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Industry NewsFood prices will climb to highest in 12 years: Report

Food prices will climb to highest in 12 years: Report


Canadians can expect to see food prices increase by five to seven per cent in 2022, the highest increase in 12 years, according to the 12th edition of the Food Price Report.

The report is published annually by Dalhousie University and University of Guelph and last year the universities of Saskatchewan and British Columbia joined the research team.

“It’s important for consumers to understand that food prices have been going up for some time, and there’s no turning back,” says Dr. Sylvain Charlebois, project lead and director of the Agri-Food Analytics Lab at Dalhousie University. “Our relationship with food is changing, and so will our food budgets. Showing up at the grocery store knowing what you should be paying will help.”

This report maintains the same approach as last year and shows predicted annual food expenditures by individual consumer based on their age and gender. This year the report has added two new consumer categories to the report: pregnant women and nursing women.

This year the team is predicting, for example, that a family of four, including a man (age 31-50), woman (age 31-50), boy (age 14-18), and girl (age 9-13) will have an annual food expenditure of up to $14,767, an increase of up to $966 from what was observed as the total annual cost in 2021.

What to expect in 2022

The report says increasing food insecurity and grocery retail theft will be prevalent in 2022.

“There will likely be more demand for and reliance on food programs or food banks if incomes do not rise to meet food expenditures and other basic needs. At the same time, organizations that provide aid to the food-insecure may have difficulty meeting increased demand and rising food expenditures while operating with stagnant funding and budgets.”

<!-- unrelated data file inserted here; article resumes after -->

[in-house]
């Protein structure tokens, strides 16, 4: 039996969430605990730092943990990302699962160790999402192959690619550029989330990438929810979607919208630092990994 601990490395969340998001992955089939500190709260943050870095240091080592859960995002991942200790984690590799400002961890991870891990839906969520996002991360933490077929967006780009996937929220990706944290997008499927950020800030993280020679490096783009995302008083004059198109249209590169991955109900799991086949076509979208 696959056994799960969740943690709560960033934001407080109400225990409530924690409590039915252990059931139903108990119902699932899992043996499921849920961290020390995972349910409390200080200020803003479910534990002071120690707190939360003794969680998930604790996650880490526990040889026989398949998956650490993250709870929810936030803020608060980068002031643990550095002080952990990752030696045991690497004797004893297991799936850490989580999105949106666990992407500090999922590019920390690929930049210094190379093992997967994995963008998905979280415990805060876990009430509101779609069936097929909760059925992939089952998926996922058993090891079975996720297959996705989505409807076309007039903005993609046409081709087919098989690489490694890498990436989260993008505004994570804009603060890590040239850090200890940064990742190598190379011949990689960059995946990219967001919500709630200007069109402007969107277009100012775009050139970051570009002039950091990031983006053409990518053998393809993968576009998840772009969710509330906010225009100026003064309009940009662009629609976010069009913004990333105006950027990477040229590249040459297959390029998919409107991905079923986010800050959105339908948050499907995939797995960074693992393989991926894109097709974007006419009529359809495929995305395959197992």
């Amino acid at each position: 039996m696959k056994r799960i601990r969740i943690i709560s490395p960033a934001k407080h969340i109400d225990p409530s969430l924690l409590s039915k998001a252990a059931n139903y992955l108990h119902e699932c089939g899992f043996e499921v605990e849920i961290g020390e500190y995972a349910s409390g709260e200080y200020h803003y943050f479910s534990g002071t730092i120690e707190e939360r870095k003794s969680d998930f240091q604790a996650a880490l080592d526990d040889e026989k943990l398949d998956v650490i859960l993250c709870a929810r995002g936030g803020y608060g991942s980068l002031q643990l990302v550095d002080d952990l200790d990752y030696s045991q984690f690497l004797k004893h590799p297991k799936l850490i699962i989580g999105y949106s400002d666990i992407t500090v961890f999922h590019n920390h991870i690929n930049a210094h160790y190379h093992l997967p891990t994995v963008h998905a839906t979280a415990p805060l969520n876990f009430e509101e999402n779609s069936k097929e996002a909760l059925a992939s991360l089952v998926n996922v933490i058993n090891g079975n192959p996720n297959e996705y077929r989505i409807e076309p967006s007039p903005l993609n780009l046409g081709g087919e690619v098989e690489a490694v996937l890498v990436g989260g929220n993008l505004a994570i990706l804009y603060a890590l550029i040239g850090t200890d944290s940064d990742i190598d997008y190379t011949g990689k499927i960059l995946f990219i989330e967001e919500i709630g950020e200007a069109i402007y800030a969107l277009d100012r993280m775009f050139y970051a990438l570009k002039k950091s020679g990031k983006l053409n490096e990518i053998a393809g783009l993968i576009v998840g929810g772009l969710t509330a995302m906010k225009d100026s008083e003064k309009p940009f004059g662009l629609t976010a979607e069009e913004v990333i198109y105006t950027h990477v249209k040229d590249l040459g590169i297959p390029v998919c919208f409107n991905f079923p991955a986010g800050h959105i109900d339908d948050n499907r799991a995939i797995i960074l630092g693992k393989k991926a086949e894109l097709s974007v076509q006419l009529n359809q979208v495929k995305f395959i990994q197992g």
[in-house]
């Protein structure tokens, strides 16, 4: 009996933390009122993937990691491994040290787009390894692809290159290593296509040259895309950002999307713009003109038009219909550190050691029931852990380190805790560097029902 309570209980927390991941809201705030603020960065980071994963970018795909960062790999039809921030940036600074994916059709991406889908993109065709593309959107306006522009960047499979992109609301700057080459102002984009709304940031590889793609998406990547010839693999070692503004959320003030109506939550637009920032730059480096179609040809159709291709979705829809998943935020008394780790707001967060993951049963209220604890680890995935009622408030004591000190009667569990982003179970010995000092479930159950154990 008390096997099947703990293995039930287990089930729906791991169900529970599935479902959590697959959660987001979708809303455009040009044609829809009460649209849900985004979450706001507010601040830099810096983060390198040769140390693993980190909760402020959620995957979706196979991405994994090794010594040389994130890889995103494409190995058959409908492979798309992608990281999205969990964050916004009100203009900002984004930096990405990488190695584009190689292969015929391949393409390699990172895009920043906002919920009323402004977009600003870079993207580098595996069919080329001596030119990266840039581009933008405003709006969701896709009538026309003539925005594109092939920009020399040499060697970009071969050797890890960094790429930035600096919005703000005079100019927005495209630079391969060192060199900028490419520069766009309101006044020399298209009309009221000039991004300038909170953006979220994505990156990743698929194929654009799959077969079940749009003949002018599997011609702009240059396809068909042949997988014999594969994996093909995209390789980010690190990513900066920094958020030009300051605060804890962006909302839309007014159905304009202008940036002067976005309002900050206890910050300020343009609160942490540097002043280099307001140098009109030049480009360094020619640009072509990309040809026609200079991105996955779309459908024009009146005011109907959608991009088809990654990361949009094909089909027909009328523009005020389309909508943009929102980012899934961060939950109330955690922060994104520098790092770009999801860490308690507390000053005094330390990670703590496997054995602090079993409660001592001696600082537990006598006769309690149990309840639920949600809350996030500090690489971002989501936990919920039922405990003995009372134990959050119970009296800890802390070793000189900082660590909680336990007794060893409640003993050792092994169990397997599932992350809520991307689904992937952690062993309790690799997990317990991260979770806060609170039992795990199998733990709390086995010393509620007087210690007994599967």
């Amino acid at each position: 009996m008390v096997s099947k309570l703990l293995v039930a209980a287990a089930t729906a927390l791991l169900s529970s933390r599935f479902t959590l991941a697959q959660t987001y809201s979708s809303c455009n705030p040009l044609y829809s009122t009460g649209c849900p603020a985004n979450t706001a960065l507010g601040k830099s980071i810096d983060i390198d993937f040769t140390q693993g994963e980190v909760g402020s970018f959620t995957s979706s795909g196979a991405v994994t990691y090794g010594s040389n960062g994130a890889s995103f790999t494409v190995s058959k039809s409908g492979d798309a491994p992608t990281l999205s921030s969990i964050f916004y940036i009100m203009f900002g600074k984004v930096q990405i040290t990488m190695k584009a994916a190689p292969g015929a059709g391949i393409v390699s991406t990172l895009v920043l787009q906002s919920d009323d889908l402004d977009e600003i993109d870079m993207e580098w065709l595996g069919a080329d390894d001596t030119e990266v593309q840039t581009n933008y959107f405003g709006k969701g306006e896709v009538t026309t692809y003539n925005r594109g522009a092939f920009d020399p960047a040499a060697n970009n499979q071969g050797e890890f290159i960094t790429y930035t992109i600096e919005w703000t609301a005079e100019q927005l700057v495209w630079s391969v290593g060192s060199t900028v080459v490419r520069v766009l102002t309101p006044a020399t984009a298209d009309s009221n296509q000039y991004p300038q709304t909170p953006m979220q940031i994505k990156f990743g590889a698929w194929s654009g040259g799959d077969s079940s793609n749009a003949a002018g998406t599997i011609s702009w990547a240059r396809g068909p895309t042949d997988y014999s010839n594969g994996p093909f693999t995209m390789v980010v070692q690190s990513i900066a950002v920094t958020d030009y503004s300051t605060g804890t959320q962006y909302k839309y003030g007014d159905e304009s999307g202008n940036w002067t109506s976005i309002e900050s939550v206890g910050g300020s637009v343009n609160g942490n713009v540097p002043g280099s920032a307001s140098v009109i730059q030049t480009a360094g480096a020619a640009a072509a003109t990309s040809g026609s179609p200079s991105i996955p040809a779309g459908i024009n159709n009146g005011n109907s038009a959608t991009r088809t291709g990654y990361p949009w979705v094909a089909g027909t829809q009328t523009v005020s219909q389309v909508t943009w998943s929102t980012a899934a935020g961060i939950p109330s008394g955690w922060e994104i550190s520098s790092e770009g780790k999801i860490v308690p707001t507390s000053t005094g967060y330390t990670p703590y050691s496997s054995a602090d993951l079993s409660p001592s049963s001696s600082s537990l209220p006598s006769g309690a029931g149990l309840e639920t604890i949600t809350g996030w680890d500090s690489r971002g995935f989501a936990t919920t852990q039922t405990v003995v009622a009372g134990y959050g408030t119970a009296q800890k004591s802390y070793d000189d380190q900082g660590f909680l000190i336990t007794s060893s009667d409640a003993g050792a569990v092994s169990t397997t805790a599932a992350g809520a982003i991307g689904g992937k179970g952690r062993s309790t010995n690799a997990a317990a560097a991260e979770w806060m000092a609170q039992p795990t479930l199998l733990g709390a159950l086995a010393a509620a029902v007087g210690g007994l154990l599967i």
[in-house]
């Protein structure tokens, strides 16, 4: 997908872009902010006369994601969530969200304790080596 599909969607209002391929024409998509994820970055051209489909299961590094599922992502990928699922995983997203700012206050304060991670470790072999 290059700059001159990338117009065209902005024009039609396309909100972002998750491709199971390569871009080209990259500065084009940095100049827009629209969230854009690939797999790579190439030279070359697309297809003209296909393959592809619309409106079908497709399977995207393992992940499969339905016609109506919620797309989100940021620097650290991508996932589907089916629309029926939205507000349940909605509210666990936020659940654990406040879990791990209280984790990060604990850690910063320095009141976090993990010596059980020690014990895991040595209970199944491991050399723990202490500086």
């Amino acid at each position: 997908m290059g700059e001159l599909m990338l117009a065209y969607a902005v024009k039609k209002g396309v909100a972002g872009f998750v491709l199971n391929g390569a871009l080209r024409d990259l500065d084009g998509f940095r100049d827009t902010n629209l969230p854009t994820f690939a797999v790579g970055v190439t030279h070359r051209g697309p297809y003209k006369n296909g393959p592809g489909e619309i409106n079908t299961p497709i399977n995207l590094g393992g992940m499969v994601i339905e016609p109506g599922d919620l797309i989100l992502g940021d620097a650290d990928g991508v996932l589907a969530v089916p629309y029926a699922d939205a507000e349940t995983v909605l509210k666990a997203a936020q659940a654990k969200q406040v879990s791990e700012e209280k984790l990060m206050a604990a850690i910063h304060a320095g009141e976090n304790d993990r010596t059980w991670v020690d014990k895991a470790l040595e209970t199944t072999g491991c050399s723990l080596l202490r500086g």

Food price increases in Alberta, British Columbia, Newfoundlandand Labrador, Ontario, and Saskatchewan will likely be higher than the national average in 2022, while price increases in the remaining provinces will be lower. 

“Most Canadians could eat more vegetables,” says Dr. Kelleen Wiseman, UBC campus lead. “The forecasted increase in this healthy food category is worrying from a public health perspective because consumers might be tempted to further reduce their consumption of fresh and mainstream vegetables. However, options are available in selecting alternative vegetables or frozen vegetables — which can provide high nutritional value at a lower price point.”


On grocery retail theft, the researchers describe it as a “growing phenomenon related to increasing food insecurity” and anticipate this will intensify in the coming year.

“Grocers are anecdotally reporting an uptick in theft, particularly of items such as meat, cheese, over-the-counter medication and energy drinks. Unreported loss to theft could be as high as $3000 to $4000 each week in some Canadian grocery stores.”

Consumers and industry will continue to feel the effect of COVID-19, but to what extent is still uncertain as many Canadians are now fully vaccinated and we are gradually regaining a sense of normalcy. But with Canadians grappling with rising prices, “food programs may face increased demand along with higher costs for food, and food retailers may see increased rates of theft. We will continue to feel the growing impact of climate change and the continued effect of both transportation and labour market challenges.”

Visit the Agri-Food Analytics Lab of Dalhousie University to read the full report.

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